Lizzie Compton

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Lizzie "Jack" Compton (born c.1847) was a woman who disguised herself as a man in order to fight for the Union in the American Civil War.[1] She enlisted at the age of 14, and served in seven different regiments until the conclusion of the war.

Early life[edit]

Little is definitively known of Lizzie Compton's early life. She was discovered as being a woman seven times during the war, and each time gave different details of her life.

Combat Experience[edit]

Compton saw considerable action during the war and was wounded on two occasions. She was wounded first at Antietam by shrapnel as part of an uphill charge at an entrenched confederate position that resulted in 9,600 Union casualties. After this injury she was mustered out of active duty, but headed west in order to rejoin the army as part of the 25th Michigan Infantry. She was subsequently shot in the shoulder in a squabble outside of Green River, Kentucky, known also as the Battle of Tebbs Bend. After recovering she returned to Green River to rejoin a regiment that was encamped there.[2]

Later life[edit]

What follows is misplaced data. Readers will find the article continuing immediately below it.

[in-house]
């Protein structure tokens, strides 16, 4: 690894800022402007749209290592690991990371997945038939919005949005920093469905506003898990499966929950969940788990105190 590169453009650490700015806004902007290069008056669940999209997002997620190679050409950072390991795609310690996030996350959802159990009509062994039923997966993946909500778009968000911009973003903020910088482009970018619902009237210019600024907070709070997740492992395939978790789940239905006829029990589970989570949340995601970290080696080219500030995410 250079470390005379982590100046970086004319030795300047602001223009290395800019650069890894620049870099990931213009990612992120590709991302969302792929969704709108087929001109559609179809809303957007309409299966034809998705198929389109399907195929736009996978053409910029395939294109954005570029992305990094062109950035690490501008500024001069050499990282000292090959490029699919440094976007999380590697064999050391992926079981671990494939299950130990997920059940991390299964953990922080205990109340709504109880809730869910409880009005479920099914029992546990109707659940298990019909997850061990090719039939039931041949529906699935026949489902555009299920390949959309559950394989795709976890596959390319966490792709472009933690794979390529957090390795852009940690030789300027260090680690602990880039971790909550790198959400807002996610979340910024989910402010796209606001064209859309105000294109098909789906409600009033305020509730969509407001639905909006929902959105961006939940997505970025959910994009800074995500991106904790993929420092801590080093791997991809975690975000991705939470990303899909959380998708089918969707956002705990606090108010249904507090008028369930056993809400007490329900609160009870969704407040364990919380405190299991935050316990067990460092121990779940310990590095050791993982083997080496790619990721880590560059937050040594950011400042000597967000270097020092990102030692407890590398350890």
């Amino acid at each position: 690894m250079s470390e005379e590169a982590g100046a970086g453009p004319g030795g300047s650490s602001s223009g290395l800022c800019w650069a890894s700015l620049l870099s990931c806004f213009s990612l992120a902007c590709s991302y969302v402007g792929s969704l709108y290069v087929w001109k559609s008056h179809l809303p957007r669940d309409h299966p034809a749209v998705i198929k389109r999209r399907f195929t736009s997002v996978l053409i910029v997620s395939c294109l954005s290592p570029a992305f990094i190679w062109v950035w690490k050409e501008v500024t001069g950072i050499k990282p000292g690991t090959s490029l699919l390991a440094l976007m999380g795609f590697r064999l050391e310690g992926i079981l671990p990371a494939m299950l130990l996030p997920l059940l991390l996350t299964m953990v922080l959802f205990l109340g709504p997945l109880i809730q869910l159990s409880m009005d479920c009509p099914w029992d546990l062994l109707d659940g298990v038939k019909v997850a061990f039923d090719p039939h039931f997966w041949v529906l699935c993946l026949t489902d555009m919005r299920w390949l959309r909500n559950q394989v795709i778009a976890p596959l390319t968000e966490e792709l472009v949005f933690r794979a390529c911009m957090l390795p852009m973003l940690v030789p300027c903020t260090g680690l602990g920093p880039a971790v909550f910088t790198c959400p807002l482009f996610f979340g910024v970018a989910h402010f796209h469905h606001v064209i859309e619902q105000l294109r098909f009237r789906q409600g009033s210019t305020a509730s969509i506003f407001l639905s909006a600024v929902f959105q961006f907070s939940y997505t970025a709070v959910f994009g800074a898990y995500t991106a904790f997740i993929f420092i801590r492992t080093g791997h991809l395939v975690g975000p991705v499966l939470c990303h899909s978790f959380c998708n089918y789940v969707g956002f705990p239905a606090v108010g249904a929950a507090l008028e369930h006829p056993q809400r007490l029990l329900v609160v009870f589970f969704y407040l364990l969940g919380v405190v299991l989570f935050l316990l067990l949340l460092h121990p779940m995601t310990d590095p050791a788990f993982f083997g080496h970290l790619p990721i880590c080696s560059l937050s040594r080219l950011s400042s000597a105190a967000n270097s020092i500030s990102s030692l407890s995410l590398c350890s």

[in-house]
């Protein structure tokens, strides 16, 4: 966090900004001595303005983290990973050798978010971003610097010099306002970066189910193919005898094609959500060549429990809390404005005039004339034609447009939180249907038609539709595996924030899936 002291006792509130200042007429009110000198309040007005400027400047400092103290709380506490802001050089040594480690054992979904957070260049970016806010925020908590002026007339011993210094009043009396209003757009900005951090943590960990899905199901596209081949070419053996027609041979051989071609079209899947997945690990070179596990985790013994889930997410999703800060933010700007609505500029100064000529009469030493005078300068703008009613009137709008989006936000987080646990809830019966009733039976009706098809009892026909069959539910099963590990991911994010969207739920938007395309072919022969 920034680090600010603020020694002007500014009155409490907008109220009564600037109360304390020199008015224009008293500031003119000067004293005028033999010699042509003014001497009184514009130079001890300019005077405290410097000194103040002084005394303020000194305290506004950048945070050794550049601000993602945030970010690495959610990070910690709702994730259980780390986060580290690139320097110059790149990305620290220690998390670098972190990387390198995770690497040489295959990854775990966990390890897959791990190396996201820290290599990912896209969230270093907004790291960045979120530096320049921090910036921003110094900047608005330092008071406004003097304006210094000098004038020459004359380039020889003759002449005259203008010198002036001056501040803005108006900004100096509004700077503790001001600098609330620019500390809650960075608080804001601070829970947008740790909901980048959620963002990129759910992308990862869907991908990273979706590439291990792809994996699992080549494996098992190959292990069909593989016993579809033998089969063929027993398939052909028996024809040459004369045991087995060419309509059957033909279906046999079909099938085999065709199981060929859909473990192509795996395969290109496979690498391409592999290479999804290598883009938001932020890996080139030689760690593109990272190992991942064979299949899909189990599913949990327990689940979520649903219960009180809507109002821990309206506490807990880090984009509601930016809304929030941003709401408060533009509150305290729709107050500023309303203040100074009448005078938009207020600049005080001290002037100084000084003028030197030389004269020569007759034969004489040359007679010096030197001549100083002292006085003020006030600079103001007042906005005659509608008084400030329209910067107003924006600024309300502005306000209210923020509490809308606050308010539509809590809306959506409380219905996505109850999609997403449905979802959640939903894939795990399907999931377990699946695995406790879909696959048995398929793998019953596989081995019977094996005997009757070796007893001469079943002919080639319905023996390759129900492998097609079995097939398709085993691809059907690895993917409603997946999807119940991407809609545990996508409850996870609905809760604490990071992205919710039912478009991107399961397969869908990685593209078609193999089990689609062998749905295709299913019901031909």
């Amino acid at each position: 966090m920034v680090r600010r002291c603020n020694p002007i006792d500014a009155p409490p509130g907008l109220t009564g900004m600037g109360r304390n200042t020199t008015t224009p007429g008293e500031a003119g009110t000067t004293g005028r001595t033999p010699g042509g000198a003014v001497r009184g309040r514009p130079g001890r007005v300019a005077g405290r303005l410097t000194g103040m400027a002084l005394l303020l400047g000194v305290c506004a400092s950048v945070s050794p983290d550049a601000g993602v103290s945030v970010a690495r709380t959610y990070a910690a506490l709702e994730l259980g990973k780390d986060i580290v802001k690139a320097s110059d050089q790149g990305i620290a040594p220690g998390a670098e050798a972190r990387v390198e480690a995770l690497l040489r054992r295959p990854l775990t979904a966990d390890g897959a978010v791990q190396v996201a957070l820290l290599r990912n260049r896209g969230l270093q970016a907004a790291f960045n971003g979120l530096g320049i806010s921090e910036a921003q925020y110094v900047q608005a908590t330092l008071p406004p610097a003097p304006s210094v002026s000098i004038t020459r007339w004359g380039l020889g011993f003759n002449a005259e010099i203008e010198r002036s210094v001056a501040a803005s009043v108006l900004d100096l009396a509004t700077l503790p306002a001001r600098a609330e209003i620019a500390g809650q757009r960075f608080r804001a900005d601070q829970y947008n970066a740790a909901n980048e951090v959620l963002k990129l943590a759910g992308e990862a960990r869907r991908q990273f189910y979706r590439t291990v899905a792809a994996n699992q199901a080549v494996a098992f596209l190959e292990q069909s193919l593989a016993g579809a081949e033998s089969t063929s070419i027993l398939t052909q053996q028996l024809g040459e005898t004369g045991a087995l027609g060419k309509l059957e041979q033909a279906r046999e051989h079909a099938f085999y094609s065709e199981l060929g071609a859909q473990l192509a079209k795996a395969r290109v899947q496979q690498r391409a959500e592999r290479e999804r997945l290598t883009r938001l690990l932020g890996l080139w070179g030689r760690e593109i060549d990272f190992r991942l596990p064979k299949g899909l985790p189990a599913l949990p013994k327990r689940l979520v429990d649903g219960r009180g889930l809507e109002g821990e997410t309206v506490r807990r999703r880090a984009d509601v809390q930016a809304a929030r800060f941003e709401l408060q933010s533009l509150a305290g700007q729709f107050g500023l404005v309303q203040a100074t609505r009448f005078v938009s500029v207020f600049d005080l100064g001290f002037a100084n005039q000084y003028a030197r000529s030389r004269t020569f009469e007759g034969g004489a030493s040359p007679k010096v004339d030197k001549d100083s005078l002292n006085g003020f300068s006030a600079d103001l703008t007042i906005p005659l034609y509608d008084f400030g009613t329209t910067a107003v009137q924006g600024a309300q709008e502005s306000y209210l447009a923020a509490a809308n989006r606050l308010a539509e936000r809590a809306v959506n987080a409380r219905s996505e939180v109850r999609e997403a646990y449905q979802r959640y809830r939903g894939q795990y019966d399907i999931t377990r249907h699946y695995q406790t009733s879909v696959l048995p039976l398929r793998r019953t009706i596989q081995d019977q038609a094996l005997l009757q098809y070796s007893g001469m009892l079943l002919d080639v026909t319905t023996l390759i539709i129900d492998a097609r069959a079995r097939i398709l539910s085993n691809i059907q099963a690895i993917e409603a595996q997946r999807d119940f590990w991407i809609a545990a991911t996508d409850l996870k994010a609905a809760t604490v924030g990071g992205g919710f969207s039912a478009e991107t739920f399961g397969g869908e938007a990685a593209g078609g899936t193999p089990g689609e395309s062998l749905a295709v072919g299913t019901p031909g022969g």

Lizzie Compton's postwar life remains as vague as her early life. After attempting to join a number of regiments, many of which discovered her and set her to duties at the field hospitals, she was last sighted in 1864 caring for wounded Union soldiers.[3]

Physical Appearance[edit]

Lizzie Compton stood approximately 5 feet tall and was slight of build. She appeared older than she was, joining the Army at just 14 with contemporaries placing her at the age of approximately 17.[4]

References[edit]

  1. ^ "Women in the Civil War: Extraordinary Stories of Soldiers, Spies, Nurses ... - Larry G. Eggleston - Google Boeken". Books.google.com. Retrieved 2014-04-30. 
  2. ^ Blanton, DeAnne; Cook, Lauren, They Fought Like Demons: Women In The American Civil War. Baton Rouge, 2002. ISBN 0-8071-2806-6 pgs. 14-17.
  3. ^ Blanton, DeAnne; Cook, Lauren, They Fought Like Demons: Women In The American Civil War. Baton Rouge, 2002. ISBN 0-8071-2806-6 pgs. pgs. 115-116.
  4. ^ Blanton, DeAnne; Cook, Lauren, They Fought Like Demons: Women In The American Civil War. Baton Rouge, 2002. ISBN 0-8071-2806-6 pgs. 50-51.

Further Reading[edit]

  • Eggleston, Larry G. Women in the Civil War: Extraordinary Stories of Soldiers, Spies, Nurses, Doctors, Crusaders, and Others. Jefferson, N.C.: McFarland, 2003. ISBN 0-786-41493-6 OCLC 51580671
  • Funkhouser, Darlene. Women of the Civil War: [Soldiers, Spies, and Nurses]. Wever, IA: Quixote Press, 2004. ISBN 1-571-66258-8 OCLC 61452250
  • Hall, Richard. Women on the Civil War Battlefront. Lawrence: University Press of Kansas, 2006. ISBN 0-700-61437-0 OCLC 62896383
  • Middleton, Lee. Hearts of Fire--: Soldier Women of the Civil War : with an Addendum on Female Reenactors. Franklin, NC: Genealogy Pub. Service, 1993. ISBN 1-882-75500-6 OCLC 28767147